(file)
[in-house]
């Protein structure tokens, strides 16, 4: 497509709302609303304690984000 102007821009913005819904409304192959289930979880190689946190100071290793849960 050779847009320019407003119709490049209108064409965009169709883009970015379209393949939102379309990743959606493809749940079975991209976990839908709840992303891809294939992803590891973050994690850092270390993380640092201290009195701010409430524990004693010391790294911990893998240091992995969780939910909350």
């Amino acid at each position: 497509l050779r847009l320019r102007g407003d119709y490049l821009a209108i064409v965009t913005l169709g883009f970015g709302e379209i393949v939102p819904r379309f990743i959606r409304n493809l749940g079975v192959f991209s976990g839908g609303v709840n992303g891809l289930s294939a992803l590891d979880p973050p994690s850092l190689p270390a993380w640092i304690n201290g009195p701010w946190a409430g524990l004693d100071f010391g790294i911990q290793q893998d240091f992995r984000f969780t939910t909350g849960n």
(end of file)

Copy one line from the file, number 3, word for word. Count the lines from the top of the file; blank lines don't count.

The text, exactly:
């Amino acid at each position: 497509l050779r847009l320019r102007g407003d119709y490049l821009a209108i064409v965009t913005l169709g883009f970015g709302e379209i393949v939102p819904r379309f990743i959606r409304n493809l749940g079975v192959f991209s976990g839908g609303v709840n992303g891809l289930s294939a992803l590891d979880p973050p994690s850092l190689p270390a993380w640092i304690n201290g009195p701010w946190a409430g524990l004693d100071f010391g790294i911990q290793q893998d240091f992995r984000f969780t939910t909350g849960n």